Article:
Post WWII to Today
While lumped into one time period on this website, it is inaccurate to state that the last 70 years has experienced the same growth and trends. However, most of the spatial changes (read: expansion outside city walls) centers around transportation impacts, mainly the automobile and the movement of the economy.
The automobile, as in other areas of the world, led to the flight of many to areas outside the urban core. In Rome, poor traffic patterns and high levels of pollution also pushed residential areas outward.
1950s: Cold War brings US dollars & Economic Boom
After World War II, Italy was considered somewhat fragile with an active communist party. The U.S stayed very involved to keep the scales from tipping toward communism, most notably through the post war Marshall Plan that pumped in $1.5 million to rebuild. The Korean War also created a need for supplies which led to another
boost to Italian economy. Italian industry boasted cheap labor, so the city experienced substantial growth until the energy crisis in 1973.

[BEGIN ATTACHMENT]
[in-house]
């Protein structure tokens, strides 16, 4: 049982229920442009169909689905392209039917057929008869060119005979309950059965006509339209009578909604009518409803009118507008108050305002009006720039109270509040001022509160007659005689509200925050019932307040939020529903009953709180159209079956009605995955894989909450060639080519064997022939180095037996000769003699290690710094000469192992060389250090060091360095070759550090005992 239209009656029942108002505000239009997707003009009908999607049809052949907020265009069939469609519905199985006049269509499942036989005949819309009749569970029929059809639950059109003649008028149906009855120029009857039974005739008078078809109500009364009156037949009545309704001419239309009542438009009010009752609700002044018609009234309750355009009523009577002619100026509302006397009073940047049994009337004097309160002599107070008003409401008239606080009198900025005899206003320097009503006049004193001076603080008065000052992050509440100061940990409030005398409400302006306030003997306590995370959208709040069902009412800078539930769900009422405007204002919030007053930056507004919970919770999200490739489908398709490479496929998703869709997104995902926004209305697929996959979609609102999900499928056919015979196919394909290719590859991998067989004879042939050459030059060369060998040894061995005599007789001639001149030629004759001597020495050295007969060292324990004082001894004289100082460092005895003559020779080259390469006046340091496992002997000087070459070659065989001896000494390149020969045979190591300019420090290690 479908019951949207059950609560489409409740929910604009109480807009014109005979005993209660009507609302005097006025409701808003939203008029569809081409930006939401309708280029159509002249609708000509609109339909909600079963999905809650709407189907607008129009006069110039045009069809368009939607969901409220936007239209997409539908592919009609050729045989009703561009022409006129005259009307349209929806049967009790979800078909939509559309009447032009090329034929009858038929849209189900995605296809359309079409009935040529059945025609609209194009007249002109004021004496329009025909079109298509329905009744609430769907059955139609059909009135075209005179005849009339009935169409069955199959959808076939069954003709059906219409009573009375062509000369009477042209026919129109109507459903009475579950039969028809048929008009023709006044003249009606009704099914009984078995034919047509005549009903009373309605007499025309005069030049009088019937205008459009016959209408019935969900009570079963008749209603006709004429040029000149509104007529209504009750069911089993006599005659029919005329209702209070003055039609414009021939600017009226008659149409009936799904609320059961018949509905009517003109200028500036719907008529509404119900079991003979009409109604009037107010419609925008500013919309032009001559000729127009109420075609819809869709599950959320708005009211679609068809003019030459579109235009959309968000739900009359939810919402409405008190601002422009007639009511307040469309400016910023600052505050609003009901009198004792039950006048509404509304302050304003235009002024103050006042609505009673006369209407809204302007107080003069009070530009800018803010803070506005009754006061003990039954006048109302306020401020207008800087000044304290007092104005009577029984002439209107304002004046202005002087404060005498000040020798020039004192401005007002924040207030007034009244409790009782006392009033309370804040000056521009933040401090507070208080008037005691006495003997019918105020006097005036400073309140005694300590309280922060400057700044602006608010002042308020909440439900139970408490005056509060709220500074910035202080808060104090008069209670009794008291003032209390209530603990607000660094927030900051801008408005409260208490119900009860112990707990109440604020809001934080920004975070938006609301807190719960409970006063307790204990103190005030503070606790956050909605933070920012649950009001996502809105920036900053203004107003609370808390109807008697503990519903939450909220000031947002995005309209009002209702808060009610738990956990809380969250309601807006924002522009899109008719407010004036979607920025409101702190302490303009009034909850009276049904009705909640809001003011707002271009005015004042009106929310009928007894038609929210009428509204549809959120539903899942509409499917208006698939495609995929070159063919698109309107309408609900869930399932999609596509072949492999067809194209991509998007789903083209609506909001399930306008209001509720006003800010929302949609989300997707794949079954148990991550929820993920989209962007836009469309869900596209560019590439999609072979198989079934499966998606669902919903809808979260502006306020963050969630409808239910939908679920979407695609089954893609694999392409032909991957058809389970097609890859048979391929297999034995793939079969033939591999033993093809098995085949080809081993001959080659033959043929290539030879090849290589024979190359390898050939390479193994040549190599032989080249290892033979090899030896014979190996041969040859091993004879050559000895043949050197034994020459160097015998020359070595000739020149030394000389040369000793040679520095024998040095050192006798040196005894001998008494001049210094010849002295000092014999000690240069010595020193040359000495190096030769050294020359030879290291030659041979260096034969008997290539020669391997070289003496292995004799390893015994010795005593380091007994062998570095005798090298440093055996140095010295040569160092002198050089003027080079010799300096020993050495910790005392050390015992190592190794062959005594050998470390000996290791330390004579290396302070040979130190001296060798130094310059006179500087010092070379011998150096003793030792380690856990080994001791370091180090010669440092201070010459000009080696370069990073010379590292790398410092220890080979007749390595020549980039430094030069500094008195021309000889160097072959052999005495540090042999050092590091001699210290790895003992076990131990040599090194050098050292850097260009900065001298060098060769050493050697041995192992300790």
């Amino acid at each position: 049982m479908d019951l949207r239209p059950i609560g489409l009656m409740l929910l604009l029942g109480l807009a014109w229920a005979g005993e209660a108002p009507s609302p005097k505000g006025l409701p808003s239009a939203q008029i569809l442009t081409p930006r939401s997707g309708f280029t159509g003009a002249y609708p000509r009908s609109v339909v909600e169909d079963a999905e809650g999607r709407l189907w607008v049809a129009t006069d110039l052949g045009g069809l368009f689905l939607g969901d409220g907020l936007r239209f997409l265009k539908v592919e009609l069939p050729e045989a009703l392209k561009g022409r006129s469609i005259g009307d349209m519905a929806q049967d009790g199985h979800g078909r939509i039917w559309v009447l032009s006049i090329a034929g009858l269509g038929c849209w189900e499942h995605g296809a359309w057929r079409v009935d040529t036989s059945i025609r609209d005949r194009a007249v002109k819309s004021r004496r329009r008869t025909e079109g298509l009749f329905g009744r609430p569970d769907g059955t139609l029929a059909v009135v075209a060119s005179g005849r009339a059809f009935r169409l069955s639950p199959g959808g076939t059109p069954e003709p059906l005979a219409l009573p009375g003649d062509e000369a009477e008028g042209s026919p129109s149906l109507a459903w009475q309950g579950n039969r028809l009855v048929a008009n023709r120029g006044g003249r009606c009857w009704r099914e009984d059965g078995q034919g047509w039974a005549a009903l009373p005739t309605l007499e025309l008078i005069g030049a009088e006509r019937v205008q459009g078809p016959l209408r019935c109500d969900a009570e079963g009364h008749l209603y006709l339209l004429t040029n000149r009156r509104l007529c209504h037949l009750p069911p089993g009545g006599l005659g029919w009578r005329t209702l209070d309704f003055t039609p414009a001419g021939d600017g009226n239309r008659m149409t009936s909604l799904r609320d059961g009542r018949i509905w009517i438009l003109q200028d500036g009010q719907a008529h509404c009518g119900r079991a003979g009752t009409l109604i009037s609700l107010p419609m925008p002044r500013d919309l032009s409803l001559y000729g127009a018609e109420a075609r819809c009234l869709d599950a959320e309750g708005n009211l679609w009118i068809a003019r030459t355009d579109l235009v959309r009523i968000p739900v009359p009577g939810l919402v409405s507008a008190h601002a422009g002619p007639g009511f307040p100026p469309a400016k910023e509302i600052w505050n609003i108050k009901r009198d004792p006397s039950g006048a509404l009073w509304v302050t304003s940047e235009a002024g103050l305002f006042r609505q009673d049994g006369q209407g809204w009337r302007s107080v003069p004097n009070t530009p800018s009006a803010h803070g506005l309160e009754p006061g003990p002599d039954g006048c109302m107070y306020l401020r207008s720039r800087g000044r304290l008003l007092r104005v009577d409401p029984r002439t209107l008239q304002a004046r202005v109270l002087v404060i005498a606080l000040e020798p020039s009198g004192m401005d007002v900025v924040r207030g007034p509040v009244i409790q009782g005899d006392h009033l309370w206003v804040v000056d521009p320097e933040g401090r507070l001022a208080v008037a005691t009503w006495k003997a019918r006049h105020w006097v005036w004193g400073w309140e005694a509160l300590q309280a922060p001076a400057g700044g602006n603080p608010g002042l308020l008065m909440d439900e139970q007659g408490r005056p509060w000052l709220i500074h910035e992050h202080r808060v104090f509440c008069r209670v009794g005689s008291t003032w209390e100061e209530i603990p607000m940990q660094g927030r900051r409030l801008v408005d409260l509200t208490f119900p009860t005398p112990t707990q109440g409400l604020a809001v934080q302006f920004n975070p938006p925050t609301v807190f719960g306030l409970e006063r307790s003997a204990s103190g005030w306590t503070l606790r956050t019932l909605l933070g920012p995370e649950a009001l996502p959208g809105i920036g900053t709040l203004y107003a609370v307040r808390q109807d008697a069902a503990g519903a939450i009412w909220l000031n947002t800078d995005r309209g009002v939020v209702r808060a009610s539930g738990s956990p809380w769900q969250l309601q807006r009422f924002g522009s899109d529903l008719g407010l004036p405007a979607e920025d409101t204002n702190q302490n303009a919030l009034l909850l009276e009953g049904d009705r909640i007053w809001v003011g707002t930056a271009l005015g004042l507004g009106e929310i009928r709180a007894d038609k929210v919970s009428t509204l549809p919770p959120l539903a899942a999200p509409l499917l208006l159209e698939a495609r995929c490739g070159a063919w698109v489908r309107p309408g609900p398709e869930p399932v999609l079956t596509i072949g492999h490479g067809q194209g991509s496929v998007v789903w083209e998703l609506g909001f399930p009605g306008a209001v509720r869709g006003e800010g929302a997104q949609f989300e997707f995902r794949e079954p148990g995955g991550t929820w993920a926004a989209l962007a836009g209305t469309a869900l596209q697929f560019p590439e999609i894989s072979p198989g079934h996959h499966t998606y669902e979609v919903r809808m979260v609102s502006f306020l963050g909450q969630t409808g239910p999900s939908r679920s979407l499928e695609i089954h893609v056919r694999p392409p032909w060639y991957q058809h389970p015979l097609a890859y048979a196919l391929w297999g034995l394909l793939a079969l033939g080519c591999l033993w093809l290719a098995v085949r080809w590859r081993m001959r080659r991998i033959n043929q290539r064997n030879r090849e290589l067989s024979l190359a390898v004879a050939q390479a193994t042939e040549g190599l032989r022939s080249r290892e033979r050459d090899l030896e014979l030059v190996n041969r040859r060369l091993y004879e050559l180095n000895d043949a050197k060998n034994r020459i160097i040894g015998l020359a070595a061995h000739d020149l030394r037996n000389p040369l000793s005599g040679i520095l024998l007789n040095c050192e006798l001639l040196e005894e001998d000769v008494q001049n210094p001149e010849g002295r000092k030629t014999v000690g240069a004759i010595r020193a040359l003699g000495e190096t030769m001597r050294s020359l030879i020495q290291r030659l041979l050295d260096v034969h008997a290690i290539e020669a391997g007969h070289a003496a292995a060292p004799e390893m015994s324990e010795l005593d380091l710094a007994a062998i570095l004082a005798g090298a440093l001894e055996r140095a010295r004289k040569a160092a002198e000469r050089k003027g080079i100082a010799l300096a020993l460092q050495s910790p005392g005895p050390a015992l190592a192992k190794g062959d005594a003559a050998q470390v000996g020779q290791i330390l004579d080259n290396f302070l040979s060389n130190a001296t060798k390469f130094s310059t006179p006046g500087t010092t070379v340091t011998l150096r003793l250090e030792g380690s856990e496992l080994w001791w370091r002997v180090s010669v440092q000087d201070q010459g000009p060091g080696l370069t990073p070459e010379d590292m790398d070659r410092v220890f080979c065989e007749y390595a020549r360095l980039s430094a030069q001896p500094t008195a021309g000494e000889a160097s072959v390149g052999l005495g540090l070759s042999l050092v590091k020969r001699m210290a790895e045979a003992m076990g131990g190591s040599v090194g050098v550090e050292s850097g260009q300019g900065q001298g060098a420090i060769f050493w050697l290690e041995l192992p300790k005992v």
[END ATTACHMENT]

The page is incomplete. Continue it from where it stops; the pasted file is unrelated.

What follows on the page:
1960s, 1970s, 1980s: These decades were periods of "irrational urban growth" from a number of factors: an economic boom and population increase, lack of planning and political stability, influence of the car and disregard for environmental issues. In fact, the car caused so much air pollution in the 1980s that population started dropping. Rome was looked at as an undesirable place to live: many said it was "a dirty place with terrible traffic."
From 1990s to today, the city has been using transportation improvements as “Il cura del ferro” (therapy by iron) to right many decades of lack of planning wrongs. There is now more focus on environmental issues and preserving open space. Additionally, cars now have limited access to this historic center.